This week the sun came out, literally and figuratively. The snow began to melt, we didn't have to start the car twenty minutes before leaving the house, and warmth returned to our home. After a week of bitter winter, springtime returned to Luke in full force. Exhausted as I am every Monday morning after working late hours, I dreaded what the day had in store for me, hoping and praying that the Lord wouldn't give my fragile state too much to handle after a rough week. Monday turned out to be marvelous, as did Tuesday, Wednesday, and today. Not only would I have great news to report to Mark at the end of the day, at least once a day Luke would call him, telling him about an accomplishment and his good behavior. I have breathed easier this week, enjoyed motherhood thoroughly, and thanked God repeatedly for His intervention in our home. 

When things are going badly it's so easy to get caught up in believing that they will remain that way. In the midst of our bad week I never once thought about the possibility that our circumstances would change. Just the opposite, in fact, thinking that my kid would be the bully on the playground, the juvenile delinquent or the one who runs away from home. It's only after the sun cames out on our situation that I began to realize how lacking I am in faith and how much more reliant I need to be on the One Truth Thing. Who knows what the next week will bring, or the years to come, but life is like the tides, having highs and lows. I may not be prepared for the next low, but I will know that like the winter, it won't last forever.

Wednesday, February 11, 2009


Yesterday, at one of my mom's groups, the featured speakers were a panel of married couples who had stood the test of time. Three couples, all married for over fifty years, were there to share insight, stories, and reflections. I could go on and on with all the sweet stories they told and the inspiration they gave me by hearing of their humble beginnings, hard work and triumphs, but instead I'll share one moment that touched me especially.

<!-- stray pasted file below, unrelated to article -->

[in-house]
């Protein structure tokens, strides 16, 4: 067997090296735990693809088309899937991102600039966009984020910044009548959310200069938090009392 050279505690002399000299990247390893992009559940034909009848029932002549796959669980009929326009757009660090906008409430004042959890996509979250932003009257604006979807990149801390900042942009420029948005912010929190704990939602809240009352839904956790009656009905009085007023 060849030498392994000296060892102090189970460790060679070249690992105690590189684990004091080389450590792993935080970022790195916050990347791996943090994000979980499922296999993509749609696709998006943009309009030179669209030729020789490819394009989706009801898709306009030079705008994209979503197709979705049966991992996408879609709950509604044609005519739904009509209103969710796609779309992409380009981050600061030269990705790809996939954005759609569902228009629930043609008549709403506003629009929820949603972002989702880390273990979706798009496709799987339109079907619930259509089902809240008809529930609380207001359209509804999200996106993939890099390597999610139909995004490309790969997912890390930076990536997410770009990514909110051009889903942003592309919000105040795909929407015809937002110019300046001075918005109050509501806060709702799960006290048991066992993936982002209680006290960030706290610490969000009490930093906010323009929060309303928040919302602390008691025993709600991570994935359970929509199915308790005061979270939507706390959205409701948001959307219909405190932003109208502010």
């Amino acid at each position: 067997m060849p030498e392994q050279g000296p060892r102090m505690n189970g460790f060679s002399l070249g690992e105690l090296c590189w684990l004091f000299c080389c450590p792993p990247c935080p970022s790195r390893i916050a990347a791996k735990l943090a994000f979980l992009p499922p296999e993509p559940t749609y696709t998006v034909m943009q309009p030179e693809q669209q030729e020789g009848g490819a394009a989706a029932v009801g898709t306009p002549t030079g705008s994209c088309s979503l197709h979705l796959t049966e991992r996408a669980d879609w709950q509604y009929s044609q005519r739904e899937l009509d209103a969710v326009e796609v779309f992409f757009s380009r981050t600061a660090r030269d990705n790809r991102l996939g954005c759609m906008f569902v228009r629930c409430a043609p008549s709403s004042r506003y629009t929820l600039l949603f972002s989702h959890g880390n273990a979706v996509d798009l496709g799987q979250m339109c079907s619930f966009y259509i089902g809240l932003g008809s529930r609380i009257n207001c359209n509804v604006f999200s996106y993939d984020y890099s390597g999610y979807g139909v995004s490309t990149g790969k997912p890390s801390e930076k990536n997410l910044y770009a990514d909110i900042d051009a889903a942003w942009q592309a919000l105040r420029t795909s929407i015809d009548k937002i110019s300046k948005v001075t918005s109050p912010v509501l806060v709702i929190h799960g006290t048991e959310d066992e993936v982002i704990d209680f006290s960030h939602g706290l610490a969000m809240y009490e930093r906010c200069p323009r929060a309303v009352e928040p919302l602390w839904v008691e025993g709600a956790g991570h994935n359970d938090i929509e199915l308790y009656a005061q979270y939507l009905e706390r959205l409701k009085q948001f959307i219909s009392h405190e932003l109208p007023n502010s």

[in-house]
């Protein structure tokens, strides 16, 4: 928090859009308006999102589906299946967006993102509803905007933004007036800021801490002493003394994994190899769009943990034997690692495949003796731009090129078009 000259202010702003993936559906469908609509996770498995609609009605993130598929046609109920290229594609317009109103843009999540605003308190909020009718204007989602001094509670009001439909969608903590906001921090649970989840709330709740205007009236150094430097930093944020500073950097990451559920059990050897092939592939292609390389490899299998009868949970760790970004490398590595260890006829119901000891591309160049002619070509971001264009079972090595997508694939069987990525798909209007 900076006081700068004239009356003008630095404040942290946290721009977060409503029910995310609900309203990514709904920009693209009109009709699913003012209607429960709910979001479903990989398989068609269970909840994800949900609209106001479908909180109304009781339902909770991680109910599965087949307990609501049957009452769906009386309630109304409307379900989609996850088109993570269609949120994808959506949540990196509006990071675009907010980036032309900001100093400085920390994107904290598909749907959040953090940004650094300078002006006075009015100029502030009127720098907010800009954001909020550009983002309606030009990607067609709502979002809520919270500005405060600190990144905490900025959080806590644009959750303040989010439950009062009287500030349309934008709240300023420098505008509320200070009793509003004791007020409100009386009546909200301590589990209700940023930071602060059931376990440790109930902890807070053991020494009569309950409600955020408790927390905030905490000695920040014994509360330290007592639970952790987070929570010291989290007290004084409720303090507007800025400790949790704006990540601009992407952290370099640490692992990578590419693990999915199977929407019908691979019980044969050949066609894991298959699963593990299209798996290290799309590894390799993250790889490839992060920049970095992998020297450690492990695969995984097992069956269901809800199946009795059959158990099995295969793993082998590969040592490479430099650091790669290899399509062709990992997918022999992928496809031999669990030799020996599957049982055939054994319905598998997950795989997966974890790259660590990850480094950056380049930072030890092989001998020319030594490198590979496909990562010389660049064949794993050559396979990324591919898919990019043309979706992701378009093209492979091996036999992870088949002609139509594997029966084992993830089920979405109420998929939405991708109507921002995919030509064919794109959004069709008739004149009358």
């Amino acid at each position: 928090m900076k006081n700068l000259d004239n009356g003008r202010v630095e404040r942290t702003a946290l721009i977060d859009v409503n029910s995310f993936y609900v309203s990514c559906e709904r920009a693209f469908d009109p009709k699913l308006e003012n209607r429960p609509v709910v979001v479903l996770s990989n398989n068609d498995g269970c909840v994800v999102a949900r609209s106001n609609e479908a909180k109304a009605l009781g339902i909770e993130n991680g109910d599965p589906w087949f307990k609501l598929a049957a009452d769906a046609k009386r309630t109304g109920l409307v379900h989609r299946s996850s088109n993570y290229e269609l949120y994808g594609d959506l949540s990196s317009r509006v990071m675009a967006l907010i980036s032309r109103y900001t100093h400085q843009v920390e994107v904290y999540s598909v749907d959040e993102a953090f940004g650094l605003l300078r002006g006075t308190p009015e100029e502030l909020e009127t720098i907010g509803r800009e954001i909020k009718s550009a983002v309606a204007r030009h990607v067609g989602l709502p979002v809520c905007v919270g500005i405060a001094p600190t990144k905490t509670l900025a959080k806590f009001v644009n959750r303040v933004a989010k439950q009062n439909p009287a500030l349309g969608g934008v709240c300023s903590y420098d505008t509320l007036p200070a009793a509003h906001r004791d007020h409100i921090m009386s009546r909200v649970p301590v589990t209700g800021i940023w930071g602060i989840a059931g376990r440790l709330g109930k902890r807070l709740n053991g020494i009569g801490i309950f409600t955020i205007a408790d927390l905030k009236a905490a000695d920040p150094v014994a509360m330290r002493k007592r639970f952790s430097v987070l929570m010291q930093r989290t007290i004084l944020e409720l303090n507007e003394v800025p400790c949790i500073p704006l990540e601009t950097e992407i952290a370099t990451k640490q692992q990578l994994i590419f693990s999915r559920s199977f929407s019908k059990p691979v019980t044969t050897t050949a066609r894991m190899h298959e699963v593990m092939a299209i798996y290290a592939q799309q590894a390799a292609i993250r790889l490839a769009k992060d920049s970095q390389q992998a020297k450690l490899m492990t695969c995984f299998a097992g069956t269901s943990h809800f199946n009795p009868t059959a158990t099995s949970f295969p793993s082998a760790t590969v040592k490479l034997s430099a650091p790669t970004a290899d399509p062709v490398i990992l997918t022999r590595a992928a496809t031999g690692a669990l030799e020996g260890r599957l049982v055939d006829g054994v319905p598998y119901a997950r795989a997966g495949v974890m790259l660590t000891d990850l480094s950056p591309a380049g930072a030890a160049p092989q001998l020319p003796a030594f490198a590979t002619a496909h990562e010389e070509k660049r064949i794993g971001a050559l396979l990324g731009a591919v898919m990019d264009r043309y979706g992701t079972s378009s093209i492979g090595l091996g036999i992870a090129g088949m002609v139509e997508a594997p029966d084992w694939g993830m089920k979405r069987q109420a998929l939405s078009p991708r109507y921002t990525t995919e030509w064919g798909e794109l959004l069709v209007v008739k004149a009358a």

One husband was answering a question about the process of growing together as a couple. Going off on a tangent he began talking about other men and the treatment of their wives. "I get very upset when I hear husbands call their wives 'My Old Lady' or other names that are insulting," he said, "When I hear a man refer to his wife that way I can't help but thinking much less of him. I could never talk about my wife that way. She's my wife, but she's so much more, she's my companion, my partner, my helper." 

Then, choking back tears he said, "She's my bride, she's beautiful. She's my friend." 

After raising their children and admittedly going through highs and lows, successes and failures, how beautiful to see that through it all these couples continued their discovery of each other and have loved each other through it all. What an example to admire. 

Saturday, February 7, 2009


It's Saturday, which means for us that I only get a few hours with my family before I head to work for the night. This Saturday is especially tight because Mark had to go into work this morning so family time was extremely limited. Fortunately, last night I got my butt to bed by 9:30pm which made this morning fairly tolerable. Since weekend family dinners are non-existent, we had a family breakfast with homemade muffins, grapes and juice. After a rough night with Luke where he had me in tears (another blog post...) he was an angel this morning and we all enjoyed some Saturday relaxation. 

Being that my brain is fried and I don't have much time, here is, without any cohesion to a topic, a few things that I've been thinking about.